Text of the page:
Choosing the right nursing home for our parents can be one of the most gut wrenching experiences of our lives. There might be guilt about not being able to take care of them at our home. There is fear about picking the wrong one where our mom or dad may not be happy. But, what we do not expect is nursing home neglect. Unfortunately, another Iowa nursing home is being fined for how they are treating their patients.
A Guthrie Center nursing home is at the heart of this story. A woman claims that she was going to have to watch her mother die through a woman because the nursing home was ignoring her pleas. As a result, the nursing home is facing a $3,250 fine from the Iowa Department of Inspections and Appeals.
Because of the times we live in, many nursing homes are implementing strict access restrictions. In fact, many are banning visitors from assisted living and care facilities. But, as the IDIA has found, these restrictions can become neglect by going too far.
The citation paints a dark picture. The hospice care patient had begun to mottle. This is the process where the skin begins to blot due to their heart slowly failing. It is a sign of imminent death from heart failure.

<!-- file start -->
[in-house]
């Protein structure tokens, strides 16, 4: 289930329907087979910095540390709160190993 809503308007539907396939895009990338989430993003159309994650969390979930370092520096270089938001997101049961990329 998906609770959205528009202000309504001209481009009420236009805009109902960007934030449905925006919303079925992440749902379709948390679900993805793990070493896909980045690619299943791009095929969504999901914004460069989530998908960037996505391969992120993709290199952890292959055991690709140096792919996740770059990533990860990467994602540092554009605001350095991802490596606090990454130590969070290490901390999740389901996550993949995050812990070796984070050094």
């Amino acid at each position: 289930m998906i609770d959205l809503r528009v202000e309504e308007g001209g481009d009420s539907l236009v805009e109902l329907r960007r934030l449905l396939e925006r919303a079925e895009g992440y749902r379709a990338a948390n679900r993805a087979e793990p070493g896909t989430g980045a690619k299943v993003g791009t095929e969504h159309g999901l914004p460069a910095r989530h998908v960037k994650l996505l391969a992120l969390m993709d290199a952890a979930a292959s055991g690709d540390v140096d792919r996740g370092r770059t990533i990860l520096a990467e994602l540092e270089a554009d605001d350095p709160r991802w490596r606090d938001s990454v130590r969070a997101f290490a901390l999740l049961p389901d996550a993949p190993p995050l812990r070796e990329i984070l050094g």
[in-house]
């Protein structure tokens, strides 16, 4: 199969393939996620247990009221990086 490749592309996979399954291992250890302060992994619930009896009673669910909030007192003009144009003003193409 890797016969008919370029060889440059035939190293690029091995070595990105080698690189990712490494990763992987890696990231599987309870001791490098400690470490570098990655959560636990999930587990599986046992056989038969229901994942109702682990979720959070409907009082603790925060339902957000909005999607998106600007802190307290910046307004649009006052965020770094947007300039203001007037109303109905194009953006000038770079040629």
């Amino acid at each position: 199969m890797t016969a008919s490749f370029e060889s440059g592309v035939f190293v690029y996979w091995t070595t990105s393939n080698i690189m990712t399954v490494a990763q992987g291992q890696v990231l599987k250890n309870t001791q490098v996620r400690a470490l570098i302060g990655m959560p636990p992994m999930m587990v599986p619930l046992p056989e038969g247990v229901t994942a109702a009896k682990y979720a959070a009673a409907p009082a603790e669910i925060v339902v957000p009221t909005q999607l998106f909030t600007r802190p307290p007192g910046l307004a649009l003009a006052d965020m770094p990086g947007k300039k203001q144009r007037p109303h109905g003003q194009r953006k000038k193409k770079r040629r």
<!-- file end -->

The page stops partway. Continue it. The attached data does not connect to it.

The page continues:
The woman’s daughter repeated asked to see her mother before she died. She told the hospice car administrator she did not want to watch her mother die through a window, but she was denied entry. Her mother then died alone. As a result, the IDIA found that the hospice facility failed to ensure resident rights were met due to a resident was not allowed to have family visit during the end of life.
This case shows that neglect and negligence does not necessarily have to flow from some direct physical injury or neglect of traditional medical needs. Those at the end of their lives have a rights to how they die and who can be there at the end of their lives
Luckily, this family and the families of those that have experienced this type of neglect have legal options. While money gained from a lawsuit will not erase the pain, it can bring some sense of justice, and calling an attorney is the first step.